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Embedded Inquiry

Why hadn't I thought of it like that before?
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You know how when you have an epiphany and then wonder how you could have ever not known that thing you just realized? That happened to me today while I was speaking with Chris Pedersen, a colleague at Rockridge. He had just told me about his lesson when it hit me: embedded inquiry – that’s what works.

Dylan Wiliam published a book recently called Embedded Formative Assessment. As made obvious in the title, the premise is that assessment should permeate a lesson: love that. Why wouldn’t the same be true with inquiry?

Let’s review:

  • Inquiry means to ask questions and investigate those questions.
  • Learning happens when students ask questions that they care about answering.
  • Engagement means thinking or connecting to the learning… questioning is active and requires thinking.

All of this good stuff happened in Chris’ Social Studies 8 class today. When Chris stood up in front of his fresh-faced grade 8s he was all ready to tell them the definition of civilization - but then he didn’t. On an impulse, Chris pushed aside his carefully planned lesson and, instead of a definition wrote, “What is a civilization?” on the board.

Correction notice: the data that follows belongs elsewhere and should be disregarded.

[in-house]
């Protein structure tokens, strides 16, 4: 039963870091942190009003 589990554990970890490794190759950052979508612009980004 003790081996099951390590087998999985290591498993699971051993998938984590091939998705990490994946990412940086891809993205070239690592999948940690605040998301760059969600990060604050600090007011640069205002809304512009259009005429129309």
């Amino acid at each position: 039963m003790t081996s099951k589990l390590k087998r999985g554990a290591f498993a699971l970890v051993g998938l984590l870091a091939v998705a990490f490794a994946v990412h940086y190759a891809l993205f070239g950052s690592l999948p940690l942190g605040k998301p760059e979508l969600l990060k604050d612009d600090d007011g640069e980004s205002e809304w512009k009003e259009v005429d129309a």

“I just suddenly decided what I wanted the year to be about and telling them the answer would have been boring,” he told me. By the end of class the learners had revised and rethought their words until they had composed the following definitions. “We’ll use these throughout the year – revisiting them as their understanding develops.”

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In Math 8, Kelly Spearman and Daphne Lambie’s students were outside using their phones to take pictures in response to the questions, “Where do I see math?”

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These are two examples in a wealth of inquiry-minded work happening in my colleagues’ classrooms every single day.

The danger of the hype around inquiry is that we will focus too much on it as a showy strategy or “thing”, thereby relegating it to the diminished status of a trend. If it is embedded, it will simply be the way things are done around here. There is an elegance to that subtlety.